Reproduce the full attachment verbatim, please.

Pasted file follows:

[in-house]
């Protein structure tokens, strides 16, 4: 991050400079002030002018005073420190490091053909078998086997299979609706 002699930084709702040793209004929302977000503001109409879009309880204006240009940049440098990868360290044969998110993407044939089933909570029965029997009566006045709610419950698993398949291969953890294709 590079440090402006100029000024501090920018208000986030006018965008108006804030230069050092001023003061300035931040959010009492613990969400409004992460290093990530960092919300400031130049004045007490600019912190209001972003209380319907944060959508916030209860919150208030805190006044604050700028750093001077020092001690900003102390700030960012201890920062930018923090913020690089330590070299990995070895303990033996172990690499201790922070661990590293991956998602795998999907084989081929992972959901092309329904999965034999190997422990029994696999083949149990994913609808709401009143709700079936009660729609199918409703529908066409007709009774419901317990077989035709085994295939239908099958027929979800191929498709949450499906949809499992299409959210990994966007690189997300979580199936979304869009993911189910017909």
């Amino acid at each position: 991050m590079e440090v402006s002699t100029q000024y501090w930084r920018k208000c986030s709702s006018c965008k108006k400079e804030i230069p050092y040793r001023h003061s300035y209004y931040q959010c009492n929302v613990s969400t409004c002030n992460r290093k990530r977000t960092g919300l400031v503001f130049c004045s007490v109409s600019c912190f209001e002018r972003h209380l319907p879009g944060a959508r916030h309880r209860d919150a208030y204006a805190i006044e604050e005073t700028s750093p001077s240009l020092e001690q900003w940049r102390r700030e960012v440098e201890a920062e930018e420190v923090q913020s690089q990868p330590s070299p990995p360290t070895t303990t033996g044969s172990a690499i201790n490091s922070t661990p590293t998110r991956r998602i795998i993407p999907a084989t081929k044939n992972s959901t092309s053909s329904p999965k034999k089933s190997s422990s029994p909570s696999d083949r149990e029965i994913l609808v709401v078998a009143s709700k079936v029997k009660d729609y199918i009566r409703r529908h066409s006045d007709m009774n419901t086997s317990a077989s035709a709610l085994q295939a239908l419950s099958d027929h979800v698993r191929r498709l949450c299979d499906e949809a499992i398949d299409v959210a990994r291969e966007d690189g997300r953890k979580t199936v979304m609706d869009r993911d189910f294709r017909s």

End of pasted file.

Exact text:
[in-house]
């Protein structure tokens, strides 16, 4: 991050400079002030002018005073420190490091053909078998086997299979609706 002699930084709702040793209004929302977000503001109409879009309880204006240009940049440098990868360290044969998110993407044939089933909570029965029997009566006045709610419950698993398949291969953890294709 590079440090402006100029000024501090920018208000986030006018965008108006804030230069050092001023003061300035931040959010009492613990969400409004992460290093990530960092919300400031130049004045007490600019912190209001972003209380319907944060959508916030209860919150208030805190006044604050700028750093001077020092001690900003102390700030960012201890920062930018923090913020690089330590070299990995070895303990033996172990690499201790922070661990590293991956998602795998999907084989081929992972959901092309329904999965034999190997422990029994696999083949149990994913609808709401009143709700079936009660729609199918409703529908066409007709009774419901317990077989035709085994295939239908099958027929979800191929498709949450499906949809499992299409959210990994966007690189997300979580199936979304869009993911189910017909």
């Amino acid at each position: 991050m590079e440090v402006s002699t100029q000024y501090w930084r920018k208000c986030s709702s006018c965008k108006k400079e804030i230069p050092y040793r001023h003061s300035y209004y931040q959010c009492n929302v613990s969400t409004c002030n992460r290093k990530r977000t960092g919300l400031v503001f130049c004045s007490v109409s600019c912190f209001e002018r972003h209380l319907p879009g944060a959508r916030h309880r209860d919150a208030y204006a805190i006044e604050e005073t700028s750093p001077s240009l020092e001690q900003w940049r102390r700030e960012v440098e201890a920062e930018e420190v923090q913020s690089q990868p330590s070299p990995p360290t070895t303990t033996g044969s172990a690499i201790n490091s922070t661990p590293t998110r991956r998602i795998i993407p999907a084989t081929k044939n992972s959901t092309s053909s329904p999965k034999k089933s190997s422990s029994p909570s696999d083949r149990e029965i994913l609808v709401v078998a009143s709700k079936v029997k009660d729609y199918i009566r409703r529908h066409s006045d007709m009774n419901t086997s317990a077989s035709a709610l085994q295939a239908l419950s099958d027929h979800v698993r191929r498709l949450c299979d499906e949809a499992i398949d299409v959210a990994r291969e966007d690189g997300r953890k979580t199936v979304m609706d869009r993911d189910f294709r017909s």